ArnamagnŠanske Institut
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ArnamagnŠanske Institut, University of Copenhagen
Copenhagen, Denmark


 
Contacts

Njalsgade 136
DK-2300 KS

Phone +45-35 32 84 67
Fax +45-35 32 84 68

Librarian:
RagnheiM
mosesdt@hum.ku.dk
Phone 35 32 84 78.

http://arnamagnaeansk.ku.dk/


Description

"The ArnamagnŠan Institute (Det ArnamagnŠanske Institut) is a teaching and research institute within the Faculty of Humanities at the University of Copenhagen whose function is to further the study of the manuscripts in the ArnamagnŠan collection, in keeping with the terms of the ArnamagnŠan Foundation, established in 1760. The manuscript collection, apart from those items that have been transferred to Iceland, is housed at the Institute, and there is also a reading room and a reference library containing some 17,000 volumes, principally on subjects relating to the languages and cultures of medieval and early-modern Scandinavia. The academic staff of the Institute are responsible for research and instruction in Old West Norse, Modern Icelandic and Faroese language and literature, and, to a lesser extent, Old Danish and Old Swedish.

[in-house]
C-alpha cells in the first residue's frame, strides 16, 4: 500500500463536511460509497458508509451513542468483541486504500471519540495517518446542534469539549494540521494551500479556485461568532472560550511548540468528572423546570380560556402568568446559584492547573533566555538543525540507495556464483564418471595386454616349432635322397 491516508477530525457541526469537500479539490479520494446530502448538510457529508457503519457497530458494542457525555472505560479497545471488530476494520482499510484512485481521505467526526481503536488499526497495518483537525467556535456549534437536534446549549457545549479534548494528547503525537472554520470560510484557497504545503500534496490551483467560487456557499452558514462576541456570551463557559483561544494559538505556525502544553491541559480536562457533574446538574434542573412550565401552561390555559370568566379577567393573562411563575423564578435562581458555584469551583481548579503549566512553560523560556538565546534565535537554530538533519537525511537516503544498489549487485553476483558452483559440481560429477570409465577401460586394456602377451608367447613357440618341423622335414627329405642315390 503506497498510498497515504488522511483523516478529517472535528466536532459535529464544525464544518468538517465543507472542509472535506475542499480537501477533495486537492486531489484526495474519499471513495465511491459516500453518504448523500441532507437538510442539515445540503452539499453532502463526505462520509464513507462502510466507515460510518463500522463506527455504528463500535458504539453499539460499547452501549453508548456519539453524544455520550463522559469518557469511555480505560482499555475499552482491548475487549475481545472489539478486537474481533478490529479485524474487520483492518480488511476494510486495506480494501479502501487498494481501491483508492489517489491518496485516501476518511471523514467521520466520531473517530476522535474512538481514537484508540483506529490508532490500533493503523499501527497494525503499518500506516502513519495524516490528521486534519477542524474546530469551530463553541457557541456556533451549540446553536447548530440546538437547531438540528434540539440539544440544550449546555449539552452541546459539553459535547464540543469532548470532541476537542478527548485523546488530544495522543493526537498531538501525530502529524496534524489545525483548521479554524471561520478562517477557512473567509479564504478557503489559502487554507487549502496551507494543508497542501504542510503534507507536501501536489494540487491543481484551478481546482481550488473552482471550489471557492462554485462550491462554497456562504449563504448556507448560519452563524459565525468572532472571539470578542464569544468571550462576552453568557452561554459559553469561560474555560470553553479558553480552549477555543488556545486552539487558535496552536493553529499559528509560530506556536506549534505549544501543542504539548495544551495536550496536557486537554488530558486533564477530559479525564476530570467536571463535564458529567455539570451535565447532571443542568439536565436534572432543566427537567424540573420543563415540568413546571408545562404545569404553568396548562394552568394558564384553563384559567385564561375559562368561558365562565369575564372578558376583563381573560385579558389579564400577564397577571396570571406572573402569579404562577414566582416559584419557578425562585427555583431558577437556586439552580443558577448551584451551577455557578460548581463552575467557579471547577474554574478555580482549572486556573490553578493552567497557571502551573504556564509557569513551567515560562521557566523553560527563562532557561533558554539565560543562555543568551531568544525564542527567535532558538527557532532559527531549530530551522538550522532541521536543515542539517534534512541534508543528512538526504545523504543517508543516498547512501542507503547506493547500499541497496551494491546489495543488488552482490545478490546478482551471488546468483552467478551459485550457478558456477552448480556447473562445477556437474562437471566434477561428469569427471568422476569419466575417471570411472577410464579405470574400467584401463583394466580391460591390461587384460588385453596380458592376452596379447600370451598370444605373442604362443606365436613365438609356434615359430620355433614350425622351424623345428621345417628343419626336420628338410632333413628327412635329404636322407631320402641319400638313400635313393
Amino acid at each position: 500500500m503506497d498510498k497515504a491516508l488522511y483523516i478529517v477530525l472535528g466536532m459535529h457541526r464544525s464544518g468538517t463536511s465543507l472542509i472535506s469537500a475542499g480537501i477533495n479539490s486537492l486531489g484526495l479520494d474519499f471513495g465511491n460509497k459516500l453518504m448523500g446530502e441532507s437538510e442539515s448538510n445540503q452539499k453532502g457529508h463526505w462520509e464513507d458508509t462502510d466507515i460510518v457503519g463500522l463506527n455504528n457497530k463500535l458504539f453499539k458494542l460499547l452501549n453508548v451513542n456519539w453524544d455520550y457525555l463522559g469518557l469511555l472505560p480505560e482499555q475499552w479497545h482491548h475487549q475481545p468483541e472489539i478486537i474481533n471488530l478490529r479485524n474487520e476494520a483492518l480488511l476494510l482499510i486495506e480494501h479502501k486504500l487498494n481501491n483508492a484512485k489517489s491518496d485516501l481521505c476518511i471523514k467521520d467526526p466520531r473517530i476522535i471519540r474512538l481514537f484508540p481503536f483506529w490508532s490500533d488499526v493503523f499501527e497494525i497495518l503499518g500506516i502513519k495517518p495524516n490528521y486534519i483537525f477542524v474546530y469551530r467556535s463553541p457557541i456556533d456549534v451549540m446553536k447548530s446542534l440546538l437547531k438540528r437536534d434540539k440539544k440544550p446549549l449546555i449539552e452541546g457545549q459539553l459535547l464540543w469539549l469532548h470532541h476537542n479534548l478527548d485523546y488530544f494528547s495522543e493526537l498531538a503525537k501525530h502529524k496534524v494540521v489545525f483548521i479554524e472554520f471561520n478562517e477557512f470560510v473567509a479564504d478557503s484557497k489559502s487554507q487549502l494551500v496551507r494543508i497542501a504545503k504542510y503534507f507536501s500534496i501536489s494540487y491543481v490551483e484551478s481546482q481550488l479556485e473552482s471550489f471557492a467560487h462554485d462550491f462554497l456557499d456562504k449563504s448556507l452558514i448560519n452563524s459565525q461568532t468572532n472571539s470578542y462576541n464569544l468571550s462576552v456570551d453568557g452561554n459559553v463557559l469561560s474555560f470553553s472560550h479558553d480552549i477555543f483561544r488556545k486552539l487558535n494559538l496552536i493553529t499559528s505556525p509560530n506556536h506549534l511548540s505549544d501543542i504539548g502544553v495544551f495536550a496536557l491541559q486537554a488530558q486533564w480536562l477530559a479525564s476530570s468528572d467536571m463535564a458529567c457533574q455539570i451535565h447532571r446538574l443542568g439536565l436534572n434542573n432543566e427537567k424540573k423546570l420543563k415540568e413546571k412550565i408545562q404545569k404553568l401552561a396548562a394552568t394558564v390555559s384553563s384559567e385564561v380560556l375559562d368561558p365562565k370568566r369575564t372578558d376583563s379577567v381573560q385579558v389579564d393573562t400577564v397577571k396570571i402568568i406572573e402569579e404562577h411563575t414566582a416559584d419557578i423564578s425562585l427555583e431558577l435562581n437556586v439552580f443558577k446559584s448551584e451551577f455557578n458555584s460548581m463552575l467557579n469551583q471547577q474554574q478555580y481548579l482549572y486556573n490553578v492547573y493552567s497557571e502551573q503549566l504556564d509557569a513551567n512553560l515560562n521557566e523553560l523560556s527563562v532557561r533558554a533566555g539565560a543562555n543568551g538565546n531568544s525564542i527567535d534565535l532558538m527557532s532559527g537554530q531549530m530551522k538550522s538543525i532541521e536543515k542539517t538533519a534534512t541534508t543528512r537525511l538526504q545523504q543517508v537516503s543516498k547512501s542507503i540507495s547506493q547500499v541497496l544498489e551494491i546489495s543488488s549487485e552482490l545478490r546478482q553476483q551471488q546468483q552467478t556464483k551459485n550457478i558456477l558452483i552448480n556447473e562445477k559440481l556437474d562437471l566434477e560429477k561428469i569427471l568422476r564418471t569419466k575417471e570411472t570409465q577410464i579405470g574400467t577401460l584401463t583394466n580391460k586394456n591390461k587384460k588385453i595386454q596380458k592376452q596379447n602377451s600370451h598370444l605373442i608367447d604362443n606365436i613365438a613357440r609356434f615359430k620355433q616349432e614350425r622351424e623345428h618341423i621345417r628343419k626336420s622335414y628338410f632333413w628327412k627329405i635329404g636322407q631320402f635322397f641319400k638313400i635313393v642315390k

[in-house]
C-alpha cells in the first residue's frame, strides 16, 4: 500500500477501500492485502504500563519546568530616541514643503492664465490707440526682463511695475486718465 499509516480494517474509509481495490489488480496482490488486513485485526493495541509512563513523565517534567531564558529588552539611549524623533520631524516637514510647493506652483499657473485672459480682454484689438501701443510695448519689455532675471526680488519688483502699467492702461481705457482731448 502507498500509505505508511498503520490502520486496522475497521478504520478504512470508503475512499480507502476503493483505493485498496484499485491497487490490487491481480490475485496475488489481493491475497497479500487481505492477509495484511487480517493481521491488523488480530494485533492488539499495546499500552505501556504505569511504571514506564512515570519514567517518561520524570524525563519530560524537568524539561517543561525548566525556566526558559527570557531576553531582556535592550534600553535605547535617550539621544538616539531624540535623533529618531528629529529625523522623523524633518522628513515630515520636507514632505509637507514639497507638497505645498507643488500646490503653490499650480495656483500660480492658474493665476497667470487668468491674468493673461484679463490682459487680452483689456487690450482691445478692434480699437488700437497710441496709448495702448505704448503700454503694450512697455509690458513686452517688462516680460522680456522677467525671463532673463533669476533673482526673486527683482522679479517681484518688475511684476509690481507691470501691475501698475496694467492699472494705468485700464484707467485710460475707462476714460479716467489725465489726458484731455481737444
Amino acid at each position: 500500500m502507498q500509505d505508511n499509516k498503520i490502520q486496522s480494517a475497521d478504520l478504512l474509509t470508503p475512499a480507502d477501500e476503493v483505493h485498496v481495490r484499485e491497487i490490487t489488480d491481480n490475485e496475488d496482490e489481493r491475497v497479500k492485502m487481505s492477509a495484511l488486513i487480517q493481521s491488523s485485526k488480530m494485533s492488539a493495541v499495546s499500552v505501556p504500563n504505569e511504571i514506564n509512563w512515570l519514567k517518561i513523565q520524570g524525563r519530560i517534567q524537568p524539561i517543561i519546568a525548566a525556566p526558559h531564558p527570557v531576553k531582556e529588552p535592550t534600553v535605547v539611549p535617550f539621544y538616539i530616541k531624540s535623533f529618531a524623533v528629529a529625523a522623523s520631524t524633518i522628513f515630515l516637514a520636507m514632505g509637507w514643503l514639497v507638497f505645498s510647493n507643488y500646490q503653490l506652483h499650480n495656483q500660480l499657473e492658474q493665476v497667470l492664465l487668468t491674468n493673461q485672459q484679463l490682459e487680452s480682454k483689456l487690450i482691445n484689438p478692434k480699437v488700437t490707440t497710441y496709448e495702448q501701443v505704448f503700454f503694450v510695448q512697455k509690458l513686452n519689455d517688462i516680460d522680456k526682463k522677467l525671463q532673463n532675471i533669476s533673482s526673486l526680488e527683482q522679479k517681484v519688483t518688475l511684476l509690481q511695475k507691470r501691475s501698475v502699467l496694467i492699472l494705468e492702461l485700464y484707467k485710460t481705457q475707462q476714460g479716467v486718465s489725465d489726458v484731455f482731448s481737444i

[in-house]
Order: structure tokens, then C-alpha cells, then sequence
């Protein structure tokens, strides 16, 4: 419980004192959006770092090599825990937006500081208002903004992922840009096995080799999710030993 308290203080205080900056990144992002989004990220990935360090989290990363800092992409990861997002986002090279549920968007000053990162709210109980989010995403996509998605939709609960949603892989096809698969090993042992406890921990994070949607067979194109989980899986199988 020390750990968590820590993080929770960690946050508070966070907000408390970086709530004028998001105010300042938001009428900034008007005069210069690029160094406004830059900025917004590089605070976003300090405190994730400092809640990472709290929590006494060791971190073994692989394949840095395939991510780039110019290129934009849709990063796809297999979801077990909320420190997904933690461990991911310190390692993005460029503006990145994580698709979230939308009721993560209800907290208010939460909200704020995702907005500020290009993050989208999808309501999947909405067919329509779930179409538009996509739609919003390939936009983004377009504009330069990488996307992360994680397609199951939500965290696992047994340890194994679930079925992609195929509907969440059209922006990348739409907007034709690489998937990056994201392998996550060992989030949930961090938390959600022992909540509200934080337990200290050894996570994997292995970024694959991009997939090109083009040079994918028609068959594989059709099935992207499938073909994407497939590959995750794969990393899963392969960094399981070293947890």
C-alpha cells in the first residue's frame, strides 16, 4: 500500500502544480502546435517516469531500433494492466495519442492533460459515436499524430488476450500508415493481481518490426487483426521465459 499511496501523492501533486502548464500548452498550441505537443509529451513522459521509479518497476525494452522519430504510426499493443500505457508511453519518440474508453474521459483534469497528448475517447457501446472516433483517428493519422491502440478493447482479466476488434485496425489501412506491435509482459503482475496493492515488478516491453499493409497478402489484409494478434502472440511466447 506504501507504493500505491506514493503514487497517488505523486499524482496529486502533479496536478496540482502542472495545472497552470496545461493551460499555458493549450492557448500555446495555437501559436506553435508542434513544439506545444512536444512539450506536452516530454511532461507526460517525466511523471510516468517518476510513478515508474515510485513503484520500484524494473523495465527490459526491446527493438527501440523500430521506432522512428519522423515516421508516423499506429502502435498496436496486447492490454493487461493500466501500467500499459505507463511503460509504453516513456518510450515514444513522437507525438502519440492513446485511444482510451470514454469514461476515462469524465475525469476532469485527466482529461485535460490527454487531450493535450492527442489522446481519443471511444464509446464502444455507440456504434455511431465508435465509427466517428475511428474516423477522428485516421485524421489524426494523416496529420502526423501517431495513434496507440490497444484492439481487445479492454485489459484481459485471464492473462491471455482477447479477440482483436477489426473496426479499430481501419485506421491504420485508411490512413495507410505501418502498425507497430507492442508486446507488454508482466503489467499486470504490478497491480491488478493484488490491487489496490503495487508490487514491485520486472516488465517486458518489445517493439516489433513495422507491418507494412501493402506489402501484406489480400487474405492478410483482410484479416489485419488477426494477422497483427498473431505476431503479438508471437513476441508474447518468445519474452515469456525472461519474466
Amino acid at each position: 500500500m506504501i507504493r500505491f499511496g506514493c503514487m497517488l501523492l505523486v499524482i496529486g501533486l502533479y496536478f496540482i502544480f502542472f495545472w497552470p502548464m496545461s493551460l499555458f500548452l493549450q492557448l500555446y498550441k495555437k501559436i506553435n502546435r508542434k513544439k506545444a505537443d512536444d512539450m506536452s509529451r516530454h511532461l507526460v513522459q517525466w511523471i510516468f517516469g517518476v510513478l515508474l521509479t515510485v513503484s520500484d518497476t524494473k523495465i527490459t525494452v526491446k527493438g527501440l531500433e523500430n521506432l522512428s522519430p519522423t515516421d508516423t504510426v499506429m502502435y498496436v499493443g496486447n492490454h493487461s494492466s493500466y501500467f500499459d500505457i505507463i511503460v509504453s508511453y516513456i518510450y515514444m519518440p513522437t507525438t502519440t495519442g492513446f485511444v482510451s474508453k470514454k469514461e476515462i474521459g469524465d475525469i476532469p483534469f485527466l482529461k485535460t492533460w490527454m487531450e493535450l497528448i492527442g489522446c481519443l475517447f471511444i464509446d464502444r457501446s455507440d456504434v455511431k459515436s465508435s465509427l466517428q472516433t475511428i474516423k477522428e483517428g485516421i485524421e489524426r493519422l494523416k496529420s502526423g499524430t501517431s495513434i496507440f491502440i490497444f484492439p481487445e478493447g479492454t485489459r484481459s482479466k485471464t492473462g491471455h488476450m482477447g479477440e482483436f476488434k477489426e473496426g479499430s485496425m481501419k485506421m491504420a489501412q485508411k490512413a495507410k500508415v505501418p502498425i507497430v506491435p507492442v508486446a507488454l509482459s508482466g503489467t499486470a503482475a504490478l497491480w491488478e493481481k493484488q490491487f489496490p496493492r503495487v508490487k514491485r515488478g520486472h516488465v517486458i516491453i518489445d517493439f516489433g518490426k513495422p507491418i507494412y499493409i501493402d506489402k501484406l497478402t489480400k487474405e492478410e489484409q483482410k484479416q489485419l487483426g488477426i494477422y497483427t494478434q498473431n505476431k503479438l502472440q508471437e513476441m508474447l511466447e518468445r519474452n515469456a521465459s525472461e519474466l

"The ArnamagnŠan Manuscript Collection (in Danish Den ArnamagnŠanske Hňndskriftsamling, Handritasafn ┴rna Magn˙ssonar in Icelandic) derives its name from the Icelandic scholar and antiquarian ┴rni Magn˙sson (1663-1730) Arnas MagnŠus in Latinised form. Even before the completion of his studies at the University of Copenhagen, ┴rni began as secretary to the royal antiquarian, Professor Thomas Bartholin, and following Bartholin's death became secretary of the Royal Archives, a position he retained for the rest of his life, while being in 1701 also appointed to the new chair of Danish Antiquities at the University (a position later held by the scholar and playwright Ludvig Holberg). In addition to the duties of these various positions, much of ┴rni Magn˙sson's energy throughout of his life was spent building up the collection of manuscripts that now bears his name. ... ┴rni also carefully recorded everything that could throw light on a manuscript's history, its previous owners, etc., and these observations are often invaluable to present-day researchers. ... When ┴rni Magn˙sson died in 1730 he bequeathed his collection to the University of Copenhagen, whereupon it became part of the University Library." - institute web site



 
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